Elon Musk may be the world’s richest rocket scientist.
The 47-year-old CEO of Tesla and SpaceX and cofounder of OpenAI has said he won’t be happy until we’ve escaped Earth and colonized Mars. Luckily, he has the mind and the money to make it happen.
Despite a massive net worth hovering around $23.6 billion, Musk has never taken a paycheck from Tesla, refusing his $56,000 minimum salary every year.
Back in March, Tesla shareholders approved a plan awarding Musk $2.6 billion in stock options, reports CNBC, which will vest in 12 tranches, or portions, as the company hits key milestones over the next decade. The $2.6 billion amount was March 21 current stock value. U.S. News notesthat if Musk meets the goals and the stock value rises during that time period, it “could net him more than $50 billion.”
In January, Tesla announced it would pay Musk nothing for the next 10 years — no salary, bonus, or stock — until the company reaches a $100 billion market cap. If and when that happens, Musk could potentially overtake Amazon CEO Jeff Bezos as the richest person in the world.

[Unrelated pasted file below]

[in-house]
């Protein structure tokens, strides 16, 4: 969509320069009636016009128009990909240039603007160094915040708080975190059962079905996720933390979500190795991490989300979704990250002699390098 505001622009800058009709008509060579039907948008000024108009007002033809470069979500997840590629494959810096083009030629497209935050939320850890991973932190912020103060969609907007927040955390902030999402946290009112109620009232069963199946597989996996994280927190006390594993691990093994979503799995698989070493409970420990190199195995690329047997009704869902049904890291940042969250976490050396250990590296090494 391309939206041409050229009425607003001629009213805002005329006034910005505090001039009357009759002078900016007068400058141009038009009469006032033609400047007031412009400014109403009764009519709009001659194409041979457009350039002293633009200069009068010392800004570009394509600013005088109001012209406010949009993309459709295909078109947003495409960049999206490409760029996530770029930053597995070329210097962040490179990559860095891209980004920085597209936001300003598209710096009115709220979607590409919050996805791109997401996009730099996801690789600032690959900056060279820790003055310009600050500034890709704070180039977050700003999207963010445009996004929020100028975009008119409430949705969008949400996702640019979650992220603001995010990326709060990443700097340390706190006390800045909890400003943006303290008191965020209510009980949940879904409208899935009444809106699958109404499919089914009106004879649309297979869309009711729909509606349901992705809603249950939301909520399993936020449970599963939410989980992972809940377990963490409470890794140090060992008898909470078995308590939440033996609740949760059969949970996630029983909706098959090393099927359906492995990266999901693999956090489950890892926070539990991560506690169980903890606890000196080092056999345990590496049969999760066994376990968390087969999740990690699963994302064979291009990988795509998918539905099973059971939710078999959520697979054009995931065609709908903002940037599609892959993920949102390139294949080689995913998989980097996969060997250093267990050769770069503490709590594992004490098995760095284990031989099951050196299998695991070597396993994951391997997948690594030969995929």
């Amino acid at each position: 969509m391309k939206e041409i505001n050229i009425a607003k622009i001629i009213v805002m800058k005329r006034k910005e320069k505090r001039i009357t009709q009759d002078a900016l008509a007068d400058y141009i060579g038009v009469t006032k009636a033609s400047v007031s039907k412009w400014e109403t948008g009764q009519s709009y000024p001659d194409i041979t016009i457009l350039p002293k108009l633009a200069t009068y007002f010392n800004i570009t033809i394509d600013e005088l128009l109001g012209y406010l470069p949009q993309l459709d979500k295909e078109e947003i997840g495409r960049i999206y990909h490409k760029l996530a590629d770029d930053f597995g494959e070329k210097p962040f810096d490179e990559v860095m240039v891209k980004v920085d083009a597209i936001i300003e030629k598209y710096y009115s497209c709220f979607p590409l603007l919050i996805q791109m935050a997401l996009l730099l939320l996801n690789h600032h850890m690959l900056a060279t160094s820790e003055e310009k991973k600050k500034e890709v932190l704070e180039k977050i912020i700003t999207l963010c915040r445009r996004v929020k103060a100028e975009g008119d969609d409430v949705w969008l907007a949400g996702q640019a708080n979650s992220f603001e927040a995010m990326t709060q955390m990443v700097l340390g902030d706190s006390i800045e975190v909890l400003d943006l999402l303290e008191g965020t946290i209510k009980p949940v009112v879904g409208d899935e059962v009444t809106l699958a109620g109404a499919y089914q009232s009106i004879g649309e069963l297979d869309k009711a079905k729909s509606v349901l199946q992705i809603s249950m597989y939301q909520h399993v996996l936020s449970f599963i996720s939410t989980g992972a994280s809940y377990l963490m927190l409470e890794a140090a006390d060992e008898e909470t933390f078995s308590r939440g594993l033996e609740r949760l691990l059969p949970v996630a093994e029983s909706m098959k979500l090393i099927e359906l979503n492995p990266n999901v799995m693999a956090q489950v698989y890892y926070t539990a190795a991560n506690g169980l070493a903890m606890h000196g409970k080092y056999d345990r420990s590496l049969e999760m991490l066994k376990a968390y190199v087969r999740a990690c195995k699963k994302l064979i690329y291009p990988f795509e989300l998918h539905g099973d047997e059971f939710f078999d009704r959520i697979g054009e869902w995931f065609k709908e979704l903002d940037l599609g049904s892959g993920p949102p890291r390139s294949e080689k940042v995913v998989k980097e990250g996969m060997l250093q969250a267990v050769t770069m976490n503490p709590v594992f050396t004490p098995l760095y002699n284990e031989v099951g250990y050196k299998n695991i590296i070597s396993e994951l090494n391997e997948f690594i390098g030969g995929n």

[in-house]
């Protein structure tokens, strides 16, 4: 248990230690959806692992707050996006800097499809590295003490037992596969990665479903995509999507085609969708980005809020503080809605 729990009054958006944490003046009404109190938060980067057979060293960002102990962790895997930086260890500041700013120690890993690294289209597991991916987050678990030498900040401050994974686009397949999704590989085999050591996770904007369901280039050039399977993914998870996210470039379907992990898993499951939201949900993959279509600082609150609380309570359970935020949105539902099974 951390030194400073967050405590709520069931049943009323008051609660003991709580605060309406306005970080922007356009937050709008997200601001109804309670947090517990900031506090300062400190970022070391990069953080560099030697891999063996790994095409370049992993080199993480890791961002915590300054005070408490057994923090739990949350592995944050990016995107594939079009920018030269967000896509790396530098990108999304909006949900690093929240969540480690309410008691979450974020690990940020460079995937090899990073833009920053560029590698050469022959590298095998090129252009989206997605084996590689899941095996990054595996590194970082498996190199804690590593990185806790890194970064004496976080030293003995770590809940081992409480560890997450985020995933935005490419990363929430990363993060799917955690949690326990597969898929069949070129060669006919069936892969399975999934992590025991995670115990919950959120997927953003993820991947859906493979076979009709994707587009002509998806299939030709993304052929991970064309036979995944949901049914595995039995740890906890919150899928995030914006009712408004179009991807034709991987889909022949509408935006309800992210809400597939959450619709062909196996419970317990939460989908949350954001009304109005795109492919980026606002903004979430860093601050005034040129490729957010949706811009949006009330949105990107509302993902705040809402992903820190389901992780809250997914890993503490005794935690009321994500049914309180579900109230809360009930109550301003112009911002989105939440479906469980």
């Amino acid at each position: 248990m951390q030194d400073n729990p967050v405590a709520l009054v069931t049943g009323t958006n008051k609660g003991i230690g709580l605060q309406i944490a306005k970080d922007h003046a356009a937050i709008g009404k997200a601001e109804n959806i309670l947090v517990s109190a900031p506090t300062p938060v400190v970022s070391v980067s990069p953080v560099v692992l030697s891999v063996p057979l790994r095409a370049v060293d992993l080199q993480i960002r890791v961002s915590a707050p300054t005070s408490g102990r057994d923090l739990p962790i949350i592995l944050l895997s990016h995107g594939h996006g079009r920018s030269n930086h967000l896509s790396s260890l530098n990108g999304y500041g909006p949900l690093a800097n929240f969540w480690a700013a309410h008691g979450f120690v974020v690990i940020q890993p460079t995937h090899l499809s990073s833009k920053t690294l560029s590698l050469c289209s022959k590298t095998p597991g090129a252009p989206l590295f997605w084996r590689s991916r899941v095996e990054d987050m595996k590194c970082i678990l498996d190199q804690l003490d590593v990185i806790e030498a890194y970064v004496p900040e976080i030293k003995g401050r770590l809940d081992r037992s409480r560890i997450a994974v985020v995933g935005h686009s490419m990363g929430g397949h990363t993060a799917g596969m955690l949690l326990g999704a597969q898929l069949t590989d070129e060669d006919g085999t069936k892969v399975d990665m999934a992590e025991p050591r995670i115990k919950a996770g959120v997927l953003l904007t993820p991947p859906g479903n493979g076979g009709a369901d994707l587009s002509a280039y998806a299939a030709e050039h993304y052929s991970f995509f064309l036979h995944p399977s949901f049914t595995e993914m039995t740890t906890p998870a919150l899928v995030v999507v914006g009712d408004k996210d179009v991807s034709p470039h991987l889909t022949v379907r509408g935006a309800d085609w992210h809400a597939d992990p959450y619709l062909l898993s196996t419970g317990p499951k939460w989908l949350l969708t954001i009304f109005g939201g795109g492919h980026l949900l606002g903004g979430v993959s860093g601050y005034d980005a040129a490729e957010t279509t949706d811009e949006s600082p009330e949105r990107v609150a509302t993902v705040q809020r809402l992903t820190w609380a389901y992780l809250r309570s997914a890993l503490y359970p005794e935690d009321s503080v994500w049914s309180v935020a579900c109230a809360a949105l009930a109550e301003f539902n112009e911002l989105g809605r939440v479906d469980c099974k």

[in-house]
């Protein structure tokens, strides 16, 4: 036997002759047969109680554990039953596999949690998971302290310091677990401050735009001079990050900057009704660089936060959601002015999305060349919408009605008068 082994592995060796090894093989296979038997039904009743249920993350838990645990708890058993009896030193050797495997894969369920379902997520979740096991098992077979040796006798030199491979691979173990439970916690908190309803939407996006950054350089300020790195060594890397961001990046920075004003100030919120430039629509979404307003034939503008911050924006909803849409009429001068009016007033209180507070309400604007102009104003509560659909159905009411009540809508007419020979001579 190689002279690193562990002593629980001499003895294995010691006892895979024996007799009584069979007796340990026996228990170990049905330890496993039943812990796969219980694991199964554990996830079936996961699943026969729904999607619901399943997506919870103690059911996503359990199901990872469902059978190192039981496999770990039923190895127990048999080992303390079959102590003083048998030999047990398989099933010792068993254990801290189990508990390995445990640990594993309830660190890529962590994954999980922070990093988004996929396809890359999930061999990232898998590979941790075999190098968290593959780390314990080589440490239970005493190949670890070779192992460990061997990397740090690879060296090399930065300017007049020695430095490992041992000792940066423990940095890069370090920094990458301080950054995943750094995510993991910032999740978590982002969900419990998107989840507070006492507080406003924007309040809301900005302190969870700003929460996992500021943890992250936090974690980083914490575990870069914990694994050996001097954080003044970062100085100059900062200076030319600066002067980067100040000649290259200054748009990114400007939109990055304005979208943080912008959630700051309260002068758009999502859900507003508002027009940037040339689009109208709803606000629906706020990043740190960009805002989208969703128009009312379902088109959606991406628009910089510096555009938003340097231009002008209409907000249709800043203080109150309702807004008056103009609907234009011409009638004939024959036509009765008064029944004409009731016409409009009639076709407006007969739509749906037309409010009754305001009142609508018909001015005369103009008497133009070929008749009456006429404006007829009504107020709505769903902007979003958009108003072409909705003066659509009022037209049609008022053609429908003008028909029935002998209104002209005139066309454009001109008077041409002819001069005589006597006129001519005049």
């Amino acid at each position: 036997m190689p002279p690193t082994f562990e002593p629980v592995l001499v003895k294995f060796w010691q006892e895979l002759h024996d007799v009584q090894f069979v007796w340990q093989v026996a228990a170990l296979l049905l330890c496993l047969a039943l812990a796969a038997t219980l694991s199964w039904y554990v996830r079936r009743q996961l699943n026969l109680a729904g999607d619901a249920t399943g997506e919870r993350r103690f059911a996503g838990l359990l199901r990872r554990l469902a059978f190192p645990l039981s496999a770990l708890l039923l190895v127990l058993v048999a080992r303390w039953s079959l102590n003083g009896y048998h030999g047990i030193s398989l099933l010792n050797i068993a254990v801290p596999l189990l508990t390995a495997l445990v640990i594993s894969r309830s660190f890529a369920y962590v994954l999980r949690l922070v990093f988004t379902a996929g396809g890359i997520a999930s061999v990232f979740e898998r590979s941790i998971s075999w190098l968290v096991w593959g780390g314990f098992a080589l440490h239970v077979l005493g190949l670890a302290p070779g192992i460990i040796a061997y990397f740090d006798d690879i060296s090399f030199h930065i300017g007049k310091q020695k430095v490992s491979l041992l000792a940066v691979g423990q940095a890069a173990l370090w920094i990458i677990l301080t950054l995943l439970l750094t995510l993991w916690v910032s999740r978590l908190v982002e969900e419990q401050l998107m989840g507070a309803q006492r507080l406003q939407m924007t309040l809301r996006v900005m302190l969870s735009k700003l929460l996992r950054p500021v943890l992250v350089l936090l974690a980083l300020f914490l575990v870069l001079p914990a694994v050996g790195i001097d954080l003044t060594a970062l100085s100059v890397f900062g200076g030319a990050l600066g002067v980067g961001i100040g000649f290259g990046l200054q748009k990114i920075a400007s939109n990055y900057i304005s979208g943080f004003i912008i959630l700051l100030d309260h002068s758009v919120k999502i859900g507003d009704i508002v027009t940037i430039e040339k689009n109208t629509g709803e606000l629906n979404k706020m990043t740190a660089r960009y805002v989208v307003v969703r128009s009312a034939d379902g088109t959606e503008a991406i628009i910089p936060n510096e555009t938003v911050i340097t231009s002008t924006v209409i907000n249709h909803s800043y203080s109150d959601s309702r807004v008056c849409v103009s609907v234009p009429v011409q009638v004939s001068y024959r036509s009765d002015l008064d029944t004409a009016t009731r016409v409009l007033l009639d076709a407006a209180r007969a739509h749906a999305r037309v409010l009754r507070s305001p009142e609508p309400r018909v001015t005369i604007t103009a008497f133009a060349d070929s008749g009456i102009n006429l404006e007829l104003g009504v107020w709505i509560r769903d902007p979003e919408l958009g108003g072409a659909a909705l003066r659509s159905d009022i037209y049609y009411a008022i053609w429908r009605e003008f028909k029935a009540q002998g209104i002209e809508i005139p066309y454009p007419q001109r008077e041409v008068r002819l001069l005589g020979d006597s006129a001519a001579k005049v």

A notorious workaholic, Musk doesn’t spend cash on lavish vacations or expensive hobbies. Instead, the entrepreneur spends most of his time at the office or in factories, retreating to one of his four Los Angeles mansions at the end of the day.
Scroll through to find out what we know about how Musk, a father of five, amassed his fortune and how he spends it.
As a child growing up in South Africa, Musk taught himself to code. By the time he was 12, he sold the source code for his first video game for $500.
Just before his 18th birthday, Musk moved to Canada and worked a series of hard labor jobs, including shoveling grain, cutting logs, and eventually cleaning out the boiler room in a lumber mill for $18 an hour — an impressive wage in 1989.
Musk got a pay cut to $14 an hour when he started a summer internship alongside his brother, Kimbal, at the Bank of Nova Scotia after cold-calling — and impressing — a top executive there.
After he arrived for his freshman year at Queens University in 1990, Musk quickly picked up a side hustle selling computer parts and full PCs to other students. “I could build something to suit their needs like a tricked-out gaming machine or a simple word processor that cost less than what they could get in a store,” Musk said.
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